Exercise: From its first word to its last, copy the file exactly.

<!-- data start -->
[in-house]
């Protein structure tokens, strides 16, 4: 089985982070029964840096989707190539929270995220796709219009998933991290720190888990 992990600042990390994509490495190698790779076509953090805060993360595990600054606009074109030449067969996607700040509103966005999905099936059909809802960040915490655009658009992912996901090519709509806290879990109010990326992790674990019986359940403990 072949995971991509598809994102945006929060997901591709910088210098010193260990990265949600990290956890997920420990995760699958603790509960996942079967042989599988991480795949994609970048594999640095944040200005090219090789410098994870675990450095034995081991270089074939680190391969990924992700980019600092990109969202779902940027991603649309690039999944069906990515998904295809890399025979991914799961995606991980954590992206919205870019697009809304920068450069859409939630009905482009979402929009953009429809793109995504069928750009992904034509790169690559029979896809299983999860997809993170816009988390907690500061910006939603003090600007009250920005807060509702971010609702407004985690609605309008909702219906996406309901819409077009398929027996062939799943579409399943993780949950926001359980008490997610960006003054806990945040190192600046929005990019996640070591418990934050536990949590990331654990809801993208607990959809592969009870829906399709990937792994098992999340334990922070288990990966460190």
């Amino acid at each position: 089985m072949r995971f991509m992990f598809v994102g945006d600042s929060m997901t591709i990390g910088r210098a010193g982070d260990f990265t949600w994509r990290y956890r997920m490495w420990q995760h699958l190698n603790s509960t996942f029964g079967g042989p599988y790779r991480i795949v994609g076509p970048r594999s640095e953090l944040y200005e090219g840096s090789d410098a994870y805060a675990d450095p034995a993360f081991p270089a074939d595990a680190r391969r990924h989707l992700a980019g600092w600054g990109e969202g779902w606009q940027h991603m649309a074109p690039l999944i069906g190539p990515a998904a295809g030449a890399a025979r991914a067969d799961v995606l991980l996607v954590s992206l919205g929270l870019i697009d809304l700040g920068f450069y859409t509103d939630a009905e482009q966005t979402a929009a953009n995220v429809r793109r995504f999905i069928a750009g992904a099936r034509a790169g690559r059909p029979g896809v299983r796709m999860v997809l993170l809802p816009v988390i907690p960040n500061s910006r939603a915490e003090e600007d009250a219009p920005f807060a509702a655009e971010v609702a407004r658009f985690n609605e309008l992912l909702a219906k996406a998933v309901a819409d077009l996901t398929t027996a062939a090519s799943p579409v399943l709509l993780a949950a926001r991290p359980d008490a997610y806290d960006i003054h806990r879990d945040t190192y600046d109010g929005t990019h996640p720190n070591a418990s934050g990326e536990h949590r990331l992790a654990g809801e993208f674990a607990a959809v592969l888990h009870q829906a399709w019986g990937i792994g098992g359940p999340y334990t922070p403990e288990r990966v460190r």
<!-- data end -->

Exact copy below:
[in-house]
């Protein structure tokens, strides 16, 4: 089985982070029964840096989707190539929270995220796709219009998933991290720190888990 992990600042990390994509490495190698790779076509953090805060993360595990600054606009074109030449067969996607700040509103966005999905099936059909809802960040915490655009658009992912996901090519709509806290879990109010990326992790674990019986359940403990 072949995971991509598809994102945006929060997901591709910088210098010193260990990265949600990290956890997920420990995760699958603790509960996942079967042989599988991480795949994609970048594999640095944040200005090219090789410098994870675990450095034995081991270089074939680190391969990924992700980019600092990109969202779902940027991603649309690039999944069906990515998904295809890399025979991914799961995606991980954590992206919205870019697009809304920068450069859409939630009905482009979402929009953009429809793109995504069928750009992904034509790169690559029979896809299983999860997809993170816009988390907690500061910006939603003090600007009250920005807060509702971010609702407004985690609605309008909702219906996406309901819409077009398929027996062939799943579409399943993780949950926001359980008490997610960006003054806990945040190192600046929005990019996640070591418990934050536990949590990331654990809801993208607990959809592969009870829906399709990937792994098992999340334990922070288990990966460190």
């Amino acid at each position: 089985m072949r995971f991509m992990f598809v994102g945006d600042s929060m997901t591709i990390g910088r210098a010193g982070d260990f990265t949600w994509r990290y956890r997920m490495w420990q995760h699958l190698n603790s509960t996942f029964g079967g042989p599988y790779r991480i795949v994609g076509p970048r594999s640095e953090l944040y200005e090219g840096s090789d410098a994870y805060a675990d450095p034995a993360f081991p270089a074939d595990a680190r391969r990924h989707l992700a980019g600092w600054g990109e969202g779902w606009q940027h991603m649309a074109p690039l999944i069906g190539p990515a998904a295809g030449a890399a025979r991914a067969d799961v995606l991980l996607v954590s992206l919205g929270l870019i697009d809304l700040g920068f450069y859409t509103d939630a009905e482009q966005t979402a929009a953009n995220v429809r793109r995504f999905i069928a750009g992904a099936r034509a790169g690559r059909p029979g896809v299983r796709m999860v997809l993170l809802p816009v988390i907690p960040n500061s910006r939603a915490e003090e600007d009250a219009p920005f807060a509702a655009e971010v609702a407004r658009f985690n609605e309008l992912l909702a219906k996406a998933v309901a819409d077009l996901t398929t027996a062939a090519s799943p579409v399943l709509l993780a949950a926001r991290p359980d008490a997610y806290d960006i003054h806990r879990d945040t190192y600046d109010g929005t990019h996640p720190n070591a418990s934050g990326e536990h949590r990331l992790a654990g809801e993208f674990a607990a959809v592969l888990h009870q829906a399709w019986g990937i792994g098992g359940p999340y334990t922070p403990e288990r990966v460190r």